1) This morning the Government announced that an online Coronavirus Statutory Sick Pay Rebate Scheme will be launched on 26 May for small and medium-sized employers to recover Statutory Sick Pay (SSP) payments they have made to their employees due to COVID-19-related absence.
- Employers with a PAYE payroll scheme that was created and started on or before 28 February 2020 can claim provided they had fewer than 250 employees on 28 February 2020.
- For each employee, the repayment will cover up to 2 weeks’ inability to work while self-isolating due to having or living with someone who has COVID-19 symptoms (covering any periods from 13 March 2020), or shielding (covering periods from 16 April 2020). Employers can recover the weekly rate of SSP (£94.25 before 6 April 2020 and £95.85 from 6 April).
- A claim can be made from both the Coronavirus Job Retention Scheme and the Coronavirus Statutory Sick Pay Rebate Scheme for the same employee, but not for the same period of time for that employee.
- Further details are available in the guidance Check if you can claim back Statutory Sick Pay paid to employees due to coronavirus (COVID-19).
- Updated 26 May: the Government has published new webpages Claim back Statutory Sick Pay paid to your employees due to coronavirus (COVID-19) and Coronavirus Statutory Sick Pay Rebate Scheme: service availability and issues
2) Following on from last week’s guidance on creating COVID-19 Secure workplaces, the government has also published “Practical actions for businesses to take based on 5 main steps“. Action points are given under 5 headings:
- Carry out a COVID-19 risk assessment
- Develop cleaning, handwashing and hygiene procedures
- Help people to work from home
- Maintain 2m social distancing, where possible
- Where people cannot be 2m apart, manage transmission risk
The government has also updated the guidance for the Access to Work scheme to make clear that eligible disabled employees may claim financial support where they need to work from home as a result of the COVID-19 pandemic
3) The Information Commissioner’s Office (ICO) has published a helpful new set of FAQs for employers on COVID-19 workplace testing. The ICO accepts that employers will often be able to show a legitimate reason for processing health data in compliance with the GDPR, as long as they are not collecting or sharing irrelevant, inaccurate or unnecessary data. Employers should carry out, and continually review, data protection impact assessments covering any new testing activity. Data must be processed securely and kept for no longer than necessary, and transparency will be critical. Employers should keep staff informed about potential or confirmed COVID-19 cases amongst their colleagues, but should avoid naming individuals if possible, and should not provide more information than is necessary. The ICO notes that the use of temperature checks or thermal cameras on site may not be proportionate if the same results can be achieved through other, less privacy intrusive, means.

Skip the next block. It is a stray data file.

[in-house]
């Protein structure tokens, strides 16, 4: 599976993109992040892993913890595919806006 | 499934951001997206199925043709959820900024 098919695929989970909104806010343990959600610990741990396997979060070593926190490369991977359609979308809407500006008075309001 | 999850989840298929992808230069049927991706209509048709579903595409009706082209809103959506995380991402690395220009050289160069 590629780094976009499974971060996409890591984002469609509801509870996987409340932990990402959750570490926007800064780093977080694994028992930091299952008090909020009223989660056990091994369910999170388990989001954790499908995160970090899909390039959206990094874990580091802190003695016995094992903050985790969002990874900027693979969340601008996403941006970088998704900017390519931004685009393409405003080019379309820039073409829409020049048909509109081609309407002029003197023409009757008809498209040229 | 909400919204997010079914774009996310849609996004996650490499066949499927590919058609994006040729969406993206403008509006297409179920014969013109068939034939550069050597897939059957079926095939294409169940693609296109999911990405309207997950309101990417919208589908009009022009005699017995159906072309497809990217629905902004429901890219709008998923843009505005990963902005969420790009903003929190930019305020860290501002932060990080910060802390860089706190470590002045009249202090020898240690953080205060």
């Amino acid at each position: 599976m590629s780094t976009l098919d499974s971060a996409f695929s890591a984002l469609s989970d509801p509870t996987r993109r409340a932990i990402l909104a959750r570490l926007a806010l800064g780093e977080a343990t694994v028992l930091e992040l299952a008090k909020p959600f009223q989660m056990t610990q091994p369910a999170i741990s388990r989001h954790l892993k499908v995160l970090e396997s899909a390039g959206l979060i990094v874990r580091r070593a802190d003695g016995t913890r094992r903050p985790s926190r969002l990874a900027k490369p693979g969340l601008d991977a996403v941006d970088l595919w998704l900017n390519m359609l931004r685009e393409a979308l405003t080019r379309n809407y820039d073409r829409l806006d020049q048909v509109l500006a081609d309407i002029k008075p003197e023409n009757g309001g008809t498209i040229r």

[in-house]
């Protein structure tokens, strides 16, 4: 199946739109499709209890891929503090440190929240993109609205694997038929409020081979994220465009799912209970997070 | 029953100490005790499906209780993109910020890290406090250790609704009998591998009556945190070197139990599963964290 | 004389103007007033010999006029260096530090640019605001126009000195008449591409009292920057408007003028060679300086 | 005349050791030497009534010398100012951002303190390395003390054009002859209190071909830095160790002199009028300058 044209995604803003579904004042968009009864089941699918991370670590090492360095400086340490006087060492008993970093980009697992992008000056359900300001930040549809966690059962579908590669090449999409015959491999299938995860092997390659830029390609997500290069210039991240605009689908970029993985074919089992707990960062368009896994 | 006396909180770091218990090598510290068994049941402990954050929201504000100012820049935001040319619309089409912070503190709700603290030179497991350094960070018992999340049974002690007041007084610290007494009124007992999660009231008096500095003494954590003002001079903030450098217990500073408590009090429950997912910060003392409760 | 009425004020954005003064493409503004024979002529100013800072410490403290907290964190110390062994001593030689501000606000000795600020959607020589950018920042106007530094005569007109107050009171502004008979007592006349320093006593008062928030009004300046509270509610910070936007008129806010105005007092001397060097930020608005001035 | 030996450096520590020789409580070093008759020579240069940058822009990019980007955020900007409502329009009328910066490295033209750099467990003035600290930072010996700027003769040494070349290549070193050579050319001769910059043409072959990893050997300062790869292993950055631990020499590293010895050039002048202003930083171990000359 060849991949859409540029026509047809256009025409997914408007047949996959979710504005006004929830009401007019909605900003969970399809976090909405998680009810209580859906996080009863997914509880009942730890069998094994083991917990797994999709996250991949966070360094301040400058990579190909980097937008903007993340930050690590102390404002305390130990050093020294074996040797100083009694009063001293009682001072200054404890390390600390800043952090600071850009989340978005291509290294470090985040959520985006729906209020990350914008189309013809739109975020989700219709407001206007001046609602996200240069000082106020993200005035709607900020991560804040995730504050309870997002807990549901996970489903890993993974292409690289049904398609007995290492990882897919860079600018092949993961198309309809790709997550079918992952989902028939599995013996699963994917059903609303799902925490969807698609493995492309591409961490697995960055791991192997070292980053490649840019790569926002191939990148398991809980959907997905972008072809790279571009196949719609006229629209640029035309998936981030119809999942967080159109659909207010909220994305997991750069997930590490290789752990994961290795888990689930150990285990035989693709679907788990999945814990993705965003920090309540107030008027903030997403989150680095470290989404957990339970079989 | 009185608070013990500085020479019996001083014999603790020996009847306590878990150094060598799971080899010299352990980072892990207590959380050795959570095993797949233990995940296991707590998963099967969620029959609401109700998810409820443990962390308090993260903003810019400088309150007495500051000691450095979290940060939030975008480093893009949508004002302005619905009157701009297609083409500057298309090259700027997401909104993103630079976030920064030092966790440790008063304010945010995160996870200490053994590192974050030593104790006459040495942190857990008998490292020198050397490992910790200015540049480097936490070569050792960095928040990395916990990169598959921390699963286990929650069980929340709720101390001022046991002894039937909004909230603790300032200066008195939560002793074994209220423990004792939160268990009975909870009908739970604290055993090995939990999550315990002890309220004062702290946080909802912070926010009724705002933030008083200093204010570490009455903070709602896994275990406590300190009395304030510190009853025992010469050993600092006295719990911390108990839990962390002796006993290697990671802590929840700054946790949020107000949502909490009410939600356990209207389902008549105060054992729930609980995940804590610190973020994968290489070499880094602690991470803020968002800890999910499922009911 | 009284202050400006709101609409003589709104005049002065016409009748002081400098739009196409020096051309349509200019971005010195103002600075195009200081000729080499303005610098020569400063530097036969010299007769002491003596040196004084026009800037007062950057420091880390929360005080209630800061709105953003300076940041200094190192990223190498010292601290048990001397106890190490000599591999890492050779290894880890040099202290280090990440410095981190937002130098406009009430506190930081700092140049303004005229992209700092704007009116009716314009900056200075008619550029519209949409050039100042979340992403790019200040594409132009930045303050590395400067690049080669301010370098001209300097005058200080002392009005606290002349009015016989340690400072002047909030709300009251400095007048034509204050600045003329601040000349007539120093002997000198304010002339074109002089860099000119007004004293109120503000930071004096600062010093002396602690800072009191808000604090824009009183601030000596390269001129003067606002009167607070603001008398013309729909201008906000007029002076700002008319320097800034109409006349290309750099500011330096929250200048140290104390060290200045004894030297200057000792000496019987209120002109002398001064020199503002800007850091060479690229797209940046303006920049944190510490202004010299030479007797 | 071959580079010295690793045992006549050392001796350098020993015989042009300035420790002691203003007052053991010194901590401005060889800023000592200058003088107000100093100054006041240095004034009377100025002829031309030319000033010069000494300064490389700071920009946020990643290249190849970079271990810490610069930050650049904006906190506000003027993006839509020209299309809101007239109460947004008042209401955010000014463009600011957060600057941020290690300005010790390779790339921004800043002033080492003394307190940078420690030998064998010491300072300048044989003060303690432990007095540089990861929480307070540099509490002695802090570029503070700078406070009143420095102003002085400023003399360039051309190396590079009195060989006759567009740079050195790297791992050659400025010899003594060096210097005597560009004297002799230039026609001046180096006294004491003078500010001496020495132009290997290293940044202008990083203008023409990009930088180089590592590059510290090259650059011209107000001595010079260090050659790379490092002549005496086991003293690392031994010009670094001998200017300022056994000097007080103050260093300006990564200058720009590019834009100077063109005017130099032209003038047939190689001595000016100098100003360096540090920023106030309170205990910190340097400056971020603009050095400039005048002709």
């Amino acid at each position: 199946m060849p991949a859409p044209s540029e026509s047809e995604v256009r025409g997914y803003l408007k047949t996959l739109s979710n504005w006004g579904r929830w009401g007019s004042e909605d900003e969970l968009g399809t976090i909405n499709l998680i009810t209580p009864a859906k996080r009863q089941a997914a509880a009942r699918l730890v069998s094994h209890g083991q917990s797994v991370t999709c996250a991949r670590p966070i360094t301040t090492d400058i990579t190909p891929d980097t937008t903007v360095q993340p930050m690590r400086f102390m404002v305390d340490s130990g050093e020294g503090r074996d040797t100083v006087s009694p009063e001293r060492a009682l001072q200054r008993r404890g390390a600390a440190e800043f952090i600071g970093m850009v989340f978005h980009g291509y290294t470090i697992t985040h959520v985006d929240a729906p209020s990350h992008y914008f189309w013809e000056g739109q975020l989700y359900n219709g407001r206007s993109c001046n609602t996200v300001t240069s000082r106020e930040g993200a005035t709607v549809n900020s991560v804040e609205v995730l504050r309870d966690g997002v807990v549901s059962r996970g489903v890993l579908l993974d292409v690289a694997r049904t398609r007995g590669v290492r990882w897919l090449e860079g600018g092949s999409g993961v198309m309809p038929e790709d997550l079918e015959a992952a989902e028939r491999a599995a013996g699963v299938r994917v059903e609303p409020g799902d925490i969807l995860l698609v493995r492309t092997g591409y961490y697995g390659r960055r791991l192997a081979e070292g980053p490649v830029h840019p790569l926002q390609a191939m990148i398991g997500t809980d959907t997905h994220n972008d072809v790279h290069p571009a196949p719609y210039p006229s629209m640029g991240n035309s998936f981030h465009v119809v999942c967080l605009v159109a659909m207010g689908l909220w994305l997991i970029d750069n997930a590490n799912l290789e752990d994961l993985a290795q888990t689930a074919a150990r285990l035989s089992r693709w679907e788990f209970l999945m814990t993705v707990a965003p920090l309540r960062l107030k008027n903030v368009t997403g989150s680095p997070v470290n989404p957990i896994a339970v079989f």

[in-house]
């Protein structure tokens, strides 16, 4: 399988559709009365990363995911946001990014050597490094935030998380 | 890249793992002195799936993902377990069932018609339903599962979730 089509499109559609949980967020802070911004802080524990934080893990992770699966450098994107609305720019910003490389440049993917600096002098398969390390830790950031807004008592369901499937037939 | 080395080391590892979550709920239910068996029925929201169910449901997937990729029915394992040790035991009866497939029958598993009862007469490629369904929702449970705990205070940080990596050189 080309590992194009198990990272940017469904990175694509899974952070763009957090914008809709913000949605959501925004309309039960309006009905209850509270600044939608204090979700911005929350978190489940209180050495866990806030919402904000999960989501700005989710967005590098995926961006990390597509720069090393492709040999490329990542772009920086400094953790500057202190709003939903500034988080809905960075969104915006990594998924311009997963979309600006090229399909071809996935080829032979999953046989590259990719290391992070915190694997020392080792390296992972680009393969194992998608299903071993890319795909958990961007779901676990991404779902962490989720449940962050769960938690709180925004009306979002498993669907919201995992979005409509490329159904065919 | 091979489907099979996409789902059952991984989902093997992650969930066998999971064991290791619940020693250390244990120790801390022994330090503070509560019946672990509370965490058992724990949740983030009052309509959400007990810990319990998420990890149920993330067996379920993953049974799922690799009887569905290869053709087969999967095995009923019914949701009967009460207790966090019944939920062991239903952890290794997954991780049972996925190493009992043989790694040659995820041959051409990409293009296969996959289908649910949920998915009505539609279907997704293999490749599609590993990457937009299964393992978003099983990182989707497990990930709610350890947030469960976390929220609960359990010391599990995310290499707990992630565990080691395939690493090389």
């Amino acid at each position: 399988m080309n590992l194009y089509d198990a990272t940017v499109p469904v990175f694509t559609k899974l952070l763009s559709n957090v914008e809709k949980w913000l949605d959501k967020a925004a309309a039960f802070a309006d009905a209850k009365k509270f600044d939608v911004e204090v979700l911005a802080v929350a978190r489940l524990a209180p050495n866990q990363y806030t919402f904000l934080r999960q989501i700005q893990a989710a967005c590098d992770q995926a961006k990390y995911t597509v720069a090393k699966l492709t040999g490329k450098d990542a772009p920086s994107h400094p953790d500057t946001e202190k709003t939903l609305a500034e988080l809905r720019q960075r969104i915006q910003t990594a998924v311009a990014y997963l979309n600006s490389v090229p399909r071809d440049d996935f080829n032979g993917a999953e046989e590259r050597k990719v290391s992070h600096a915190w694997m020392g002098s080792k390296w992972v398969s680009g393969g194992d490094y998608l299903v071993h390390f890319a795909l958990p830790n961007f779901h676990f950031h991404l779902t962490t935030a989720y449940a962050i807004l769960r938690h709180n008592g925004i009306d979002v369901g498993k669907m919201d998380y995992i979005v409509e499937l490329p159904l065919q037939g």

4) Acas has recently published guidance on the conduct of disciplinary and grievance procedures during the COVID-19 pandemic, noting that an employer will need to decide if it would still be fair and reasonable to carry on with or start a disciplinary or grievance procedure while employees are furloughed, socially distancing at work or working from home. Relevant factors include the health and wellbeing of employees, the individual circumstances, sensitivity and urgency of the case, any reasonable objections from those involved, and access to technology and evidence. The arrangements must allow an employee to fully exercise their right to be accompanied.
Employers should treat with caution the guidance concerning employees on furlough. The guidance suggests that an employee on furlough can act as investigator, meeting chairperson or notetaker for an employer and can give evidence. However, in our view, such activities would likely amount to doing “work” for the employer which is prohibited by the terms of the Coronavirus Job Retention Scheme and could therefore break furlough and remove or curtail an employer’s ability to claim reimbursement for those employees under the scheme. The guidance also suggests that only voluntary involvement in a disciplinary or grievance process is permitted while on furlough, which seems odd given it is hard to characterise an employee being subjected to a disciplinary process as “doing it out of their own choice”.
6) The Equality and Human Rights Commission has published COVID-19 guidance for employers on avoiding discrimination when making decisions on furlough, redundancy, working from home and so on, as well as specific guidance covering employees who are pregnant or on maternity leave.